Implication especially in a case where the new law is made to cure an acknowledged evil for the benefit of the
community
as
a
whole.11
The rule against retrospective construction is not applicable to a statute merely "because a part of the requisites
for its action is drawn from a time antecedent to its passing".12 If that were not so, every statute will be
presumed to apply only to persons born and things come into existence after its operation and the rule may
well result in virtual nullification of most of the statutes. An amending Act is, therefore, not retrospective merely
because it applies also to those to whom pre-amended Act was applicable if the amended Act has operation
from
the
date
of
its
amendment
and
not
an
anterior
date.13
Another principle flowing from presumption against retrospectivity is that "one does not expect rights conferred
by the statute to be destroyed by events which took place before it was passed."14
In certain cases, a distinction is drawn between an existing right and a vested right and it is said that the rule
against retrospective construction is applied only to save vested rights and not existing rights. The distinction,
however, has not been maintained in other cases. The word retrospective' has thus been used in different senses
causing a certain amount of confusion.15 The real issue in each case is as to the scope of particular enactment
having regard to its language and the object discernible from the statute read as a whole.
III. STATUTES DEALING WITH PROCEDURE: In contrast to statutes dealing with substantive rights,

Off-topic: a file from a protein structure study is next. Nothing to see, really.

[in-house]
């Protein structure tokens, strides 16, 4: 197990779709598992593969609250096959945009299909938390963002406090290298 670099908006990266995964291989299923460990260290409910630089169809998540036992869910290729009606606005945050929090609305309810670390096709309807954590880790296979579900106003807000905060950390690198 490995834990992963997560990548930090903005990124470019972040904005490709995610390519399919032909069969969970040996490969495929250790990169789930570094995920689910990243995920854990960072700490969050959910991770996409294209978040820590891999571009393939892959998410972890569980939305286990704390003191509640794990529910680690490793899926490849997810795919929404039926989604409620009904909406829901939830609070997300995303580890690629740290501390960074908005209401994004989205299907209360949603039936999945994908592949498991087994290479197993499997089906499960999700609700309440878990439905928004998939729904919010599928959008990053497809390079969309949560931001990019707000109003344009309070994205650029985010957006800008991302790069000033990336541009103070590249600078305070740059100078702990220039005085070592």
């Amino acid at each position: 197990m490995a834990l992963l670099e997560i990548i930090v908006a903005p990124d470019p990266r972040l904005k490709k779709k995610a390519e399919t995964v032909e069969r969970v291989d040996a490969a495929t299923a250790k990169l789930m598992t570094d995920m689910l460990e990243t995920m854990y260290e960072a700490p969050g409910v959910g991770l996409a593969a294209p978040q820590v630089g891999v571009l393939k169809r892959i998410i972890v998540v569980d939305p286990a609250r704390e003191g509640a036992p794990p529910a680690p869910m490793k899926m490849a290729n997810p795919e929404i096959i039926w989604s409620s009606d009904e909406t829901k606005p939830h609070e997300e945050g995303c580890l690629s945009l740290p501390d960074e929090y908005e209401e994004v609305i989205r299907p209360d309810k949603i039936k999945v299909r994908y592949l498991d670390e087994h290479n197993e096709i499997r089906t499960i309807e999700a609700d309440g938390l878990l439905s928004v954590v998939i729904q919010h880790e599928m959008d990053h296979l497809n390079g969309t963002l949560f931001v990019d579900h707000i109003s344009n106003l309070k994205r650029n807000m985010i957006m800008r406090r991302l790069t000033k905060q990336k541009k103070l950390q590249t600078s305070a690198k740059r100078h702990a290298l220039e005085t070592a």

statutes dealing with merely matters of procedure are presumed to be retrospective unless such a construction is
textually inadmissible.16 As stated by LORD DENNING: "The rule that an Act of parliament is not to be given
retrospective effect applies only to statute' which affect vested rights. It does not apply to statutes which only
alter the form of procedure or the admissibility of evidence, or the effect which the courts give to evidence".17
If the new Act affects matters of procedure only, then, prima facie, "it applies to all actions pending as well as
future". In stating the principle that "a change in the law of procedure operates retrospectively and unlike the
law
relating
to
vested
right
is
not
only
prospective".
The Supreme Court has quoted with approval the reason of as expressed in MAXWELL: "NO person has a
vested right in any course of procedure. He has only the right of prosecution or defense in the manner prescribed
for the time being by or for the court in which the case is pending and if by an Act of Parliament the mode of
procedure is altered he has no other right than to proceed according to the altered mode.18
A change of forum except in pending proceedings55 is a matter of procedure and, therefore, if a new Act
requires certain types of original proceedings to be instituted before a special tribunal constituted under the Act
to the exclusion of civil courts, all proceedings of that type whether based on old or new causes of action will
have
to
be
instituted
before
the
tribunal.19